- What is imipramine, and how does it work (mechanism of action)?
- What brand names are available for imipramine?
- Is imipramine available as a generic drug?
- What are the side effects of imipramine?
- What is the dosage for imipramine?
- Which drugs or supplements interact with imipramine?
- Is imipramine safe to take if I'm pregnant or breastfeeding?
- What else should I know about imipramine?
What is imipramine, and how does it work (mechanism of action)?
Imipramine is an antidepressant medication of the tricyclic class. Medications in this class are often referred to as tricyclic antidepressants or TCAs. Depression is defined as an all-pervasive sense of sadness and gloom. In patients with depression, abnormal levels of chemicals in the brain (called neurotransmitters) may be the cause of their depression. These neurotransmitters are chemicals that the nerves in the brain use to communicate with each other. Imipramine is believed to elevate mood by raising the levels of neurotransmitters in the brain. Imipramine was first synthesized in the late 1940s and was approved by the FDA for depression in 1959 and for enuresis in 1973. PRESCRIPTION: Yes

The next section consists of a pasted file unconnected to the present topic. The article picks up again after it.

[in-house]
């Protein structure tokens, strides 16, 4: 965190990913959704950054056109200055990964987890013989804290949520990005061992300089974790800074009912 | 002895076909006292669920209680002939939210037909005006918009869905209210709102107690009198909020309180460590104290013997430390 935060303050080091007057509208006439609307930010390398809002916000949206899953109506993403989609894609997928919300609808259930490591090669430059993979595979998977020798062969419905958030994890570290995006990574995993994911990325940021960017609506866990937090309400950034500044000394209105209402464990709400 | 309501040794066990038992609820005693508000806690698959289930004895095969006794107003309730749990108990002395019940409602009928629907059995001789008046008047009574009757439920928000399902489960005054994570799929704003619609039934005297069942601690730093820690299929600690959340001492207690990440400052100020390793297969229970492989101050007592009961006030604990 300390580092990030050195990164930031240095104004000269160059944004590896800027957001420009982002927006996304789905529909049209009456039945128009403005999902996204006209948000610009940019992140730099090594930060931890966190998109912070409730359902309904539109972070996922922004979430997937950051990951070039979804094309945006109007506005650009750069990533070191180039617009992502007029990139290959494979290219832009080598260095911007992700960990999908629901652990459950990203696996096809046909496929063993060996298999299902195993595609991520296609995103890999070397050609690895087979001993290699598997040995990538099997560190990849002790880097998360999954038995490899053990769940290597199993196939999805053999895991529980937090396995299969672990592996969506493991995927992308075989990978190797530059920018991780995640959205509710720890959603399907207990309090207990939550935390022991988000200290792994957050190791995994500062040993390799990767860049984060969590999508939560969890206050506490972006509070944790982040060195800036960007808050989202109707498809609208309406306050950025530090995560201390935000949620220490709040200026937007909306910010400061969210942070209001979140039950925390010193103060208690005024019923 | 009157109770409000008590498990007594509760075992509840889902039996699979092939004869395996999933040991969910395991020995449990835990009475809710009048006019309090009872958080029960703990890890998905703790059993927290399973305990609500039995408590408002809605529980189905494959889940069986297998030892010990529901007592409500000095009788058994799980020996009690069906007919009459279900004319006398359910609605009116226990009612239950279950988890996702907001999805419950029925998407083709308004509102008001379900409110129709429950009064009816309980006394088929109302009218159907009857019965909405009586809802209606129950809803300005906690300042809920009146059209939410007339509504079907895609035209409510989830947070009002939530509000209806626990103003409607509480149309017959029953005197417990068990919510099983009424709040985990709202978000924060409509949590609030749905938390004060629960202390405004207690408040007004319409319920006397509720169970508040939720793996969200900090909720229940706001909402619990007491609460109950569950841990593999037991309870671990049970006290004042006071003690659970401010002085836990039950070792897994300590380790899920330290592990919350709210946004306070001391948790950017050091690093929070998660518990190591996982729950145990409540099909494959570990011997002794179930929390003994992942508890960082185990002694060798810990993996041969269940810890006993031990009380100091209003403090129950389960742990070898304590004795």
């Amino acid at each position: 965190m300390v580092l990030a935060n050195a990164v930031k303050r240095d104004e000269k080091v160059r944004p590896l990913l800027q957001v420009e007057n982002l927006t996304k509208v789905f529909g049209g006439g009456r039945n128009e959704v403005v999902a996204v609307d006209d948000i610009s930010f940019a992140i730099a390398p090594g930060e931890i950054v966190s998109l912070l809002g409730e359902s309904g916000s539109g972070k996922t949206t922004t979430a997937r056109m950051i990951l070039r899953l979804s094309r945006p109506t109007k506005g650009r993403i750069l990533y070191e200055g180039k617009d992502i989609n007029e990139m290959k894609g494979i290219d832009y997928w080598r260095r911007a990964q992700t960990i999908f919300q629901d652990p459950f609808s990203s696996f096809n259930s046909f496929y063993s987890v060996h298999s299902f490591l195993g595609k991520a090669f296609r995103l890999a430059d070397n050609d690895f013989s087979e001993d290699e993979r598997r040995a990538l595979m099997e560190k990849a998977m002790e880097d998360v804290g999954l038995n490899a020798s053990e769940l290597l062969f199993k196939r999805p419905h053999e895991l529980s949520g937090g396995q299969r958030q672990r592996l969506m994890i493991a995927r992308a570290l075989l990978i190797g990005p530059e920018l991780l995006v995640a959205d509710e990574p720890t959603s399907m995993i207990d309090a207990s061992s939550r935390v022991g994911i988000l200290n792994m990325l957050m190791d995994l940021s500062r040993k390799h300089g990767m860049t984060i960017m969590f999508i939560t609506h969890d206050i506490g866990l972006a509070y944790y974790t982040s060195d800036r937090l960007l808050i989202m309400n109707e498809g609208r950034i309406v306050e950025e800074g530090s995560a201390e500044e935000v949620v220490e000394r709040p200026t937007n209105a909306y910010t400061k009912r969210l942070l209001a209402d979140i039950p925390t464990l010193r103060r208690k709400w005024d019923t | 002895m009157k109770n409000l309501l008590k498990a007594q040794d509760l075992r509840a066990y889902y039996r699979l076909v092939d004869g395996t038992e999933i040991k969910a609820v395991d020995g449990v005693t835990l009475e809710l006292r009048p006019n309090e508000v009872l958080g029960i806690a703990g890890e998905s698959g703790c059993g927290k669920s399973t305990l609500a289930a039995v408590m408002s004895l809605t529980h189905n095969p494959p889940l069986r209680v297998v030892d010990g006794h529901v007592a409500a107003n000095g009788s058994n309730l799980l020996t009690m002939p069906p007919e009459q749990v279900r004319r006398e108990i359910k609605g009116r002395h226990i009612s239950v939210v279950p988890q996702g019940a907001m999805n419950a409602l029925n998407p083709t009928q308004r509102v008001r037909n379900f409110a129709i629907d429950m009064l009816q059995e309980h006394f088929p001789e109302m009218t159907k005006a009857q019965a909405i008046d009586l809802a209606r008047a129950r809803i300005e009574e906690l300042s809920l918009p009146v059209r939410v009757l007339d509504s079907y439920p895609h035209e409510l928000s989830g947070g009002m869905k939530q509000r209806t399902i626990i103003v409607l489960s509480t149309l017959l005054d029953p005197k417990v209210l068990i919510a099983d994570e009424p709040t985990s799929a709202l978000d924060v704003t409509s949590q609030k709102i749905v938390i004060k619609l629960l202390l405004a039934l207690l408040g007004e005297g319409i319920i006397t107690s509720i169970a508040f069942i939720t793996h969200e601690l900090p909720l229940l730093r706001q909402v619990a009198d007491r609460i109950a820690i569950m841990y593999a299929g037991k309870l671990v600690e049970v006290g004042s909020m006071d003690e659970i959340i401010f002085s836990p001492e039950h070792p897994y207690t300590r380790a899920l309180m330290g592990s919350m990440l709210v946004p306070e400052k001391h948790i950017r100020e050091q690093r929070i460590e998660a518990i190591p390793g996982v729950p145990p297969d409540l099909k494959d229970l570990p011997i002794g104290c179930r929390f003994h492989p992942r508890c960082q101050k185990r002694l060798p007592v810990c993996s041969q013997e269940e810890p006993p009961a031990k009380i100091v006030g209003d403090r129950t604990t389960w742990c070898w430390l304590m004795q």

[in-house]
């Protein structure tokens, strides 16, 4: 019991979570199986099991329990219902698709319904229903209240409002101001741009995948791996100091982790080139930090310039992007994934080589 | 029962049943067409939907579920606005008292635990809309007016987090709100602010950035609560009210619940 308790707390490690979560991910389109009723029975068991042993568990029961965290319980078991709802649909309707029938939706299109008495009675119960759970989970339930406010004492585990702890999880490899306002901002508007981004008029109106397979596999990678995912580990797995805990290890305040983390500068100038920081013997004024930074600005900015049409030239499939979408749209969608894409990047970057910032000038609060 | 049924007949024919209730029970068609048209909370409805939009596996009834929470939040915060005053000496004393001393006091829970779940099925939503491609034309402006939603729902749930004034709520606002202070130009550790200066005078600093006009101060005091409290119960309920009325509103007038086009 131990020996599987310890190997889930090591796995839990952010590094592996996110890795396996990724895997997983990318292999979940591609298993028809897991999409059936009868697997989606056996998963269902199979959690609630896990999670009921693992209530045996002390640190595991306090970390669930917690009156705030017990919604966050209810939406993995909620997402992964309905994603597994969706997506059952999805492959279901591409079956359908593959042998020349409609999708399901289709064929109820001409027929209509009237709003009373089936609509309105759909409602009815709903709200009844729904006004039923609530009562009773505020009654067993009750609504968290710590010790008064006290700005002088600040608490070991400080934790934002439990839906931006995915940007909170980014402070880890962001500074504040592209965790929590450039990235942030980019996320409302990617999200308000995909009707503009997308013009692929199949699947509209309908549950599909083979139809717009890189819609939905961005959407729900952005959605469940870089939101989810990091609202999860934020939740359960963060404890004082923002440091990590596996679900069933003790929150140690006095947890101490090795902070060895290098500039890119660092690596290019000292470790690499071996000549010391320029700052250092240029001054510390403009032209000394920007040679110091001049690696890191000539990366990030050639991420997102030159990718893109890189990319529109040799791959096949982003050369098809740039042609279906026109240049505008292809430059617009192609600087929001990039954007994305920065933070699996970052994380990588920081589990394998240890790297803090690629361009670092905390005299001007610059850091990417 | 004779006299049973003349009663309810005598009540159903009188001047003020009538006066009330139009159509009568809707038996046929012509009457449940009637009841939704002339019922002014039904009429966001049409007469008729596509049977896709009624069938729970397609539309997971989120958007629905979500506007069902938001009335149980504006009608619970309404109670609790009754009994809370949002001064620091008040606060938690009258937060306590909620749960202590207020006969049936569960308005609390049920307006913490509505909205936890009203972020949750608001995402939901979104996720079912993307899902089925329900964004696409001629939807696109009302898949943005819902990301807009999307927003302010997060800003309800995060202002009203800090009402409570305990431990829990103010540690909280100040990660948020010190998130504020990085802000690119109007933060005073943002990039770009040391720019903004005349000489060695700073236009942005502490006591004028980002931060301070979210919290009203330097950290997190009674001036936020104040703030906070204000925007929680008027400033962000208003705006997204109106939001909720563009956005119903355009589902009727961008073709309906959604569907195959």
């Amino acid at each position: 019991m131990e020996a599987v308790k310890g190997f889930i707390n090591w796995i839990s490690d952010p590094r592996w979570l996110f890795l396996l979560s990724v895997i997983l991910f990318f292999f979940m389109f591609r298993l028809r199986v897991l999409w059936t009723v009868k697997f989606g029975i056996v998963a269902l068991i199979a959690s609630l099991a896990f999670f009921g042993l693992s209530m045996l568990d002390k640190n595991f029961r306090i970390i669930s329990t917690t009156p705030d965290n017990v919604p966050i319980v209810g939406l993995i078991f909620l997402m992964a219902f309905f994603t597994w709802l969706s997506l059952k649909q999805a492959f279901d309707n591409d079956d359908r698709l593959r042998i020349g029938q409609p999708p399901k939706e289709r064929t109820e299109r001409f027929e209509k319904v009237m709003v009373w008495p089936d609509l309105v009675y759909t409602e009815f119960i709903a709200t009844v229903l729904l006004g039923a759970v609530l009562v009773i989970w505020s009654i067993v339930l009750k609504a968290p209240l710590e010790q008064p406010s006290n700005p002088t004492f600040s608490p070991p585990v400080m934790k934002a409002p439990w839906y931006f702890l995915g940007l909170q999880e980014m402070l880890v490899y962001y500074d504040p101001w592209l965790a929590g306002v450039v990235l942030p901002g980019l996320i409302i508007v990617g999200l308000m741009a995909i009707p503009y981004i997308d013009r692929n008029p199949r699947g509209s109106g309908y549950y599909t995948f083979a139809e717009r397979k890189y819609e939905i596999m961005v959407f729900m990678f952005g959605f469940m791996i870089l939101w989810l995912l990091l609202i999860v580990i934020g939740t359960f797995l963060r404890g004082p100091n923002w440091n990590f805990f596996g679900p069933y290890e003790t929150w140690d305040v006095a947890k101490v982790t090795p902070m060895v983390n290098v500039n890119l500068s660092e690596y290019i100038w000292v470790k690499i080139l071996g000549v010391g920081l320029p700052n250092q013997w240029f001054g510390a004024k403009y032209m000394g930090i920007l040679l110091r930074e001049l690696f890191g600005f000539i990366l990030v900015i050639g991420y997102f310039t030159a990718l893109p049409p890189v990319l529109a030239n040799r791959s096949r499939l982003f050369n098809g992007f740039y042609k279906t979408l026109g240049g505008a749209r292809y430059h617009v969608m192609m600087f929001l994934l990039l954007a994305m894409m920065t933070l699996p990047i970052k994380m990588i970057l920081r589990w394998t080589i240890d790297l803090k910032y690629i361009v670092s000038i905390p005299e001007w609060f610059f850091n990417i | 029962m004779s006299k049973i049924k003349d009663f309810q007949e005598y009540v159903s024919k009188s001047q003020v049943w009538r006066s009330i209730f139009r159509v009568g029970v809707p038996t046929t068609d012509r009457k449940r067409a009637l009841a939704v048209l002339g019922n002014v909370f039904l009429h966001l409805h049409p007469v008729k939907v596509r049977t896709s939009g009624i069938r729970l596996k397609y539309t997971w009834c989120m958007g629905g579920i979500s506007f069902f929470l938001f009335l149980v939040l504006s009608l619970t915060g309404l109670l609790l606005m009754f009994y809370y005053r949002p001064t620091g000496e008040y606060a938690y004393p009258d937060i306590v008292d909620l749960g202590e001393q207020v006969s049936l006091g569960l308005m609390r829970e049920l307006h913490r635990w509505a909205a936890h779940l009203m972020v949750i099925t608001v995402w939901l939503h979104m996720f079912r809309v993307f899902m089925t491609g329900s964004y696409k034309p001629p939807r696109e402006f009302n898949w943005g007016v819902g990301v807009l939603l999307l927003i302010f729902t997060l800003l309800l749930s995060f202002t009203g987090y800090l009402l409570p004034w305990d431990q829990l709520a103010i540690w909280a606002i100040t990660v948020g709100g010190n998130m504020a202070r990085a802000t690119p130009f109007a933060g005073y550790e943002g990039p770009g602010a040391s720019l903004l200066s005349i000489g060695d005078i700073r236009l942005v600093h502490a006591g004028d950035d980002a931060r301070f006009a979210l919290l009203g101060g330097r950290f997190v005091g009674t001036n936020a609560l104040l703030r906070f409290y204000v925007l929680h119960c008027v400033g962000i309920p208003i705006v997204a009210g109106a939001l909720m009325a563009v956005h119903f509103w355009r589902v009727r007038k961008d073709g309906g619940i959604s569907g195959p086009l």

What brand names are available for imipramine?
Is imipramine available as a generic drug?
GENERIC AVAILABLE: Yes
What are the side effects of imipramine?
The most common side effects of imipramine are:
- increased heart rate,
- heart palpitations,
- blurred vision,
- difficulty urinating,
- dry mouth,
- weight gain or loss,
- hives, and
Other important side effects include:
- high blood pressure,
- low blood pressure when standing (orthostatic hypotension),
- heart attack,
- hepatitis, and
- abnormal heart beats
Imipramine also can cause elevated pressure in the eyes of some patients with glaucoma.
Following prolonged therapy with high doses, abrupt discontinuation of TCAs, including imipramine, could lead to withdrawal symptoms such as nausea, vomiting, diarrhea, or restlessness. Therefore, many experts recommend gradually reducing the dose of drug if the drug is to be discontinued.
Antidepressants increased the risk of suicidal thinking and behavior in short-term studies in children and adolescents with depression and other psychiatric disorders. Anyone considering the use of imipramine or any other antidepressant in a child or adolescent must balance this risk with the clinical need. Patients who are started on therapy should be closely observed for clinical worsening, suicidal thinking or behavior, and unusual changes in behavior.
Quick GuidePhysical Symptoms of Depression in Pictures
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